After extensive research and data, SS+K and msnbc.com identified a niche for their product, and a newly defined segment of their audience was born. We’ll learn more about that new audience in Chapter 6.
Research provides crucial inputs at several stages of message development. It helps to generate ideas based upon the experiences of real people and how their needs evolve. It provides reactions to concepts so that the agency can choose those that work as it throws a bunch of ideas against the wall to see which stick. And research that profiles potential customers is imperative; insights will help strategists to select the most attractive market and creatives can develop a position for a brand that best meets the needs of that market.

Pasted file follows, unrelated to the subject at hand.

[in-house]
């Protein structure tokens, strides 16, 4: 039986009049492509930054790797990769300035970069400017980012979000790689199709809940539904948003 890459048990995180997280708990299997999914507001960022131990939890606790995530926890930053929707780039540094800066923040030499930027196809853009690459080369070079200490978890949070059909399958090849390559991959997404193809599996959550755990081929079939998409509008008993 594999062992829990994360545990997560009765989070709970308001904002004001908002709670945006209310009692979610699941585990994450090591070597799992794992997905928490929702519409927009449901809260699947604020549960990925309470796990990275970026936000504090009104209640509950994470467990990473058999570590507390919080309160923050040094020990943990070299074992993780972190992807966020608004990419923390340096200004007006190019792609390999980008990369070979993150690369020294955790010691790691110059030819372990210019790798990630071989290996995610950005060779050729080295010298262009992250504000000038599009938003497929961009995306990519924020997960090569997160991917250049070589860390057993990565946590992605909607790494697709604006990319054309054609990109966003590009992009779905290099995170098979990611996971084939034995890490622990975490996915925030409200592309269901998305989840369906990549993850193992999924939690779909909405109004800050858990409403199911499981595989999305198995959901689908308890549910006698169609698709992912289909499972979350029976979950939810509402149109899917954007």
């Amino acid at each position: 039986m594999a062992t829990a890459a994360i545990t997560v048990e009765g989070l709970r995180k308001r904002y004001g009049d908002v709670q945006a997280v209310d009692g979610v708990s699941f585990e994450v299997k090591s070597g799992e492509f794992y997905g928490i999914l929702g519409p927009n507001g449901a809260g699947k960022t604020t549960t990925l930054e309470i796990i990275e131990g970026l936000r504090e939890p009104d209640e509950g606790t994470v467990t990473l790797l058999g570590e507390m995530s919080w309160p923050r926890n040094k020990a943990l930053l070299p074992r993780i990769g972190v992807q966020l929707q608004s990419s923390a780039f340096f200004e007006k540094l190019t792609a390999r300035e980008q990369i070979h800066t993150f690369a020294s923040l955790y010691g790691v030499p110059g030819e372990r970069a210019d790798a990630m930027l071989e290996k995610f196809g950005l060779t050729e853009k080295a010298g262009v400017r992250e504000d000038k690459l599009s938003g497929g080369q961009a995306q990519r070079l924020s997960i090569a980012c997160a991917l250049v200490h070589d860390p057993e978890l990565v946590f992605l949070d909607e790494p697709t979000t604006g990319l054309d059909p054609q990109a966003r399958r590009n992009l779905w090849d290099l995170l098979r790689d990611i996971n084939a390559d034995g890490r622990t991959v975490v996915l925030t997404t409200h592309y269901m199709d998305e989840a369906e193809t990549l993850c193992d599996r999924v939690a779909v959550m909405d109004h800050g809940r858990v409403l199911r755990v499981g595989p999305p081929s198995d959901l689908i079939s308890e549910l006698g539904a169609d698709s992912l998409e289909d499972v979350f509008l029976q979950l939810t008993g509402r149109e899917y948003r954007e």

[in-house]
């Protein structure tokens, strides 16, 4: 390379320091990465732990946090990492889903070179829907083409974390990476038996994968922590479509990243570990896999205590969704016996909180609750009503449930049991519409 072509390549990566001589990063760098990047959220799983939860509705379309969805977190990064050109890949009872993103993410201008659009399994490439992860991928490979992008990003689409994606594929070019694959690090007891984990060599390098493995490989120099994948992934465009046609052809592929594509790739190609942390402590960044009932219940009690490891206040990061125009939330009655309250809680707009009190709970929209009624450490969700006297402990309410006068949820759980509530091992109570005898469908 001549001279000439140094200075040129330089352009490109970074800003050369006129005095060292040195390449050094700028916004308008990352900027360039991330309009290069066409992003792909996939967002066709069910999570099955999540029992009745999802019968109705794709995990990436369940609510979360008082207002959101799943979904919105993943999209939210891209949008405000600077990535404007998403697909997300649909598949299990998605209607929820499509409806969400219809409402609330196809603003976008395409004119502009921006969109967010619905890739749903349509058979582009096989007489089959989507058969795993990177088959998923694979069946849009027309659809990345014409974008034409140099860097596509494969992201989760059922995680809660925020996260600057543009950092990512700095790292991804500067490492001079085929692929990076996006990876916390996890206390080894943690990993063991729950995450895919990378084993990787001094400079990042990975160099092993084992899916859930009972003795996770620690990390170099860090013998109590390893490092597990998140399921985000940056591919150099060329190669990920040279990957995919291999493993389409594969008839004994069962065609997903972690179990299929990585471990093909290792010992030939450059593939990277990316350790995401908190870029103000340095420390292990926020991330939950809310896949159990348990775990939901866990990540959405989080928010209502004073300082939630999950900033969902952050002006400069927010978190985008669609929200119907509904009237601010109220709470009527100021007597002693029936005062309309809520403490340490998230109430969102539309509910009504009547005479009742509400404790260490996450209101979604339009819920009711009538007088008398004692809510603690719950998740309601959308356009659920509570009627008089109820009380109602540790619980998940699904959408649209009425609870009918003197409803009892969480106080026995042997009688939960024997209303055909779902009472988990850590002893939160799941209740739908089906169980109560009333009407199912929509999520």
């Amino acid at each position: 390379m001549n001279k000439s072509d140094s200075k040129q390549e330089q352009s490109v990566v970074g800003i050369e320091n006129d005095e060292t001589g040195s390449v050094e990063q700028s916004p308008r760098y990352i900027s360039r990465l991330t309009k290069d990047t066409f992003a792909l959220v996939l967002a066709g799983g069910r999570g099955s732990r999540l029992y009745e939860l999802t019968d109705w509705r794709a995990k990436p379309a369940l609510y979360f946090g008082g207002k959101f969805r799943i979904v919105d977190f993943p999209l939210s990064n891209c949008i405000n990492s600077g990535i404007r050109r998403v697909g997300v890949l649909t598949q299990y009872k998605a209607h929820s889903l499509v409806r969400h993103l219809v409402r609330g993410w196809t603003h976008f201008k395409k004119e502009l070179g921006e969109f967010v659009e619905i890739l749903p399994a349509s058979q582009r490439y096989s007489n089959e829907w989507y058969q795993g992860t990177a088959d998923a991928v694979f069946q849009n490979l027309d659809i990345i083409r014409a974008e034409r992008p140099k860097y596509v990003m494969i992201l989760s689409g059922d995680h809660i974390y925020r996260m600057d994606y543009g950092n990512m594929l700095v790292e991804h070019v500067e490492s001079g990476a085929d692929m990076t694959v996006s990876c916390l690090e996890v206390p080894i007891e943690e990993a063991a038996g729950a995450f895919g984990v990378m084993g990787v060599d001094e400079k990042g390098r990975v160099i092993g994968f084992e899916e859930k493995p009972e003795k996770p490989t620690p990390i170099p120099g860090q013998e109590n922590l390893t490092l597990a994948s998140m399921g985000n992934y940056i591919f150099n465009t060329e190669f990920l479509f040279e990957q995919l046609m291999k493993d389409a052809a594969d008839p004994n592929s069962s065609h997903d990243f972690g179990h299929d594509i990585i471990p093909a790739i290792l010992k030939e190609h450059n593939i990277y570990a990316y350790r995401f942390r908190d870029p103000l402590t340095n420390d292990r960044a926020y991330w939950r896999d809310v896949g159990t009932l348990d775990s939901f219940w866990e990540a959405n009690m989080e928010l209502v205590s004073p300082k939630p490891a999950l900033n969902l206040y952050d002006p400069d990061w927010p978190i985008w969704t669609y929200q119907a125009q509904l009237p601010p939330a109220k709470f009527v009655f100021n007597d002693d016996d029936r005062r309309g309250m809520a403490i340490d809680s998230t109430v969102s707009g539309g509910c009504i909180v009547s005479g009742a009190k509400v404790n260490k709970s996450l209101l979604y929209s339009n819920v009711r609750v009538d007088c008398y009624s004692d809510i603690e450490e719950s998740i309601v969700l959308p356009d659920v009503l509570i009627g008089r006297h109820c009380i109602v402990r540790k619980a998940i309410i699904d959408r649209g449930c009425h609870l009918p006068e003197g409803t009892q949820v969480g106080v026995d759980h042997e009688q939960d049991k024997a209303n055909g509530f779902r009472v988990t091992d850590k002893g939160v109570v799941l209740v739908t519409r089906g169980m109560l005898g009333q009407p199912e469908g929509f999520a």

- Describe the role research plays in the creation of a successful campaign or product launch.
- Explain the process of idea generation and provide an example of a new idea you have seen or experienced lately.
- Explain the process of concept design and testing. Create an example to illustrate how this process might work.
- Criticize the process of audience definition and profiling. As you review the positives and negatives, remember to comment on what you perceive to be the future of audience profiling.